unit weight DVUP can be solved in O(n3) time when 6 = 1 and in Section 3.2, we show that the problem
is NPhard when 6 2 2.
3.1. 8=1
Let X be a minimum set of vertices such that d(G ) 1. Clearly, every v E V with d(v) > 1 must be in
X. For each v E V with d(v) > 1, let a', a', ..., a be the vertices such that < a', v > E E and let b', b, ...
, b be such that < v, b' > E E and let G' be the dag that results when each such v (together with all edges
incident to/from v) are deleted from G and all edges of the form < av' by > are added. Figure 3 shows the
transformation for a single vertex v. To get G', this transformation is applied serially to all v with d(v) >
1.
bv b
Figure 3: Eliminating a vertex v with d(v) > 1.
Let B = {v I d(v) > 1 and v E V}. Let G' = (V', E') and let C c V' be a minimum vertex set such
that d(G'IC) 1. It is easy to see thatA = B u C is a minimum vertex set such that d(G[X) 1. C can be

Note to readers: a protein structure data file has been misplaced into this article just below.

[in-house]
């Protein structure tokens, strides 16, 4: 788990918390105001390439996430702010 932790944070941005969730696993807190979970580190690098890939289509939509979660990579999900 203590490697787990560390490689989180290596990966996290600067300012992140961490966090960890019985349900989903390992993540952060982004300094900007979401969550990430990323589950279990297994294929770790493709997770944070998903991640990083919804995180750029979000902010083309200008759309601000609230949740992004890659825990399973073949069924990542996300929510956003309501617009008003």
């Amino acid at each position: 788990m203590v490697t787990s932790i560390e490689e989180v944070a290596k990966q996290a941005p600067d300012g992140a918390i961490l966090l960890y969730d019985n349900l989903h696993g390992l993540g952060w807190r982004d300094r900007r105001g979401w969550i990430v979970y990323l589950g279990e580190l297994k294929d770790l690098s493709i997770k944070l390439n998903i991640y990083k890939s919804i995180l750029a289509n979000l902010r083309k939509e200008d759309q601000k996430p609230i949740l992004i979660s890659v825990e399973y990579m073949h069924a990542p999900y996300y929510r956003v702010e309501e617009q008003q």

obtain in O(n3) time using the unit delay unit weight algorithm of Section 2 (note that G' is a unit delay
unit weight dag), B can be obtained in O(n) time, and G' can be constructed in O(n3) time. So, the overall
complexity of our algorithm to compute X is O(n3).
7
3.2. 8 2
To show that non unit delay unit weight DVUP is NPhard for 6 2 2, we first show the result for 6 = 2 and
then use this fact to show the result for 6 > 2. The proof for the case 6 =2 uses the known [PAIK90] NP
hard problem 23SAT which is defined below:
Input: A boolean function F = C1 C2 C, in n variables x1, x2 ... x such that each clause has
either two or three literals. If I C, = 2 then both literals in C, are either negated or unnegated.
If C,I = 3 then C, has at least one negated and one unnegated literal.
Output: "Yes" iff F is satisfiable (i.e., there is an assignment of truth values to x1, x2 ..., x, such that
all C, evaluate to true).
To establish the NPhardness of unit weight DVUP with 8 = 2, we show how to construct, in poly
nomial time, an instance (GF, 2) of this problem and integer k such that there is an X that satisfies:
(a) d(GF[) < 2
(b) IAX k
iff formula F is satisfiable. This construction will make use of variable and clause subassemblies. These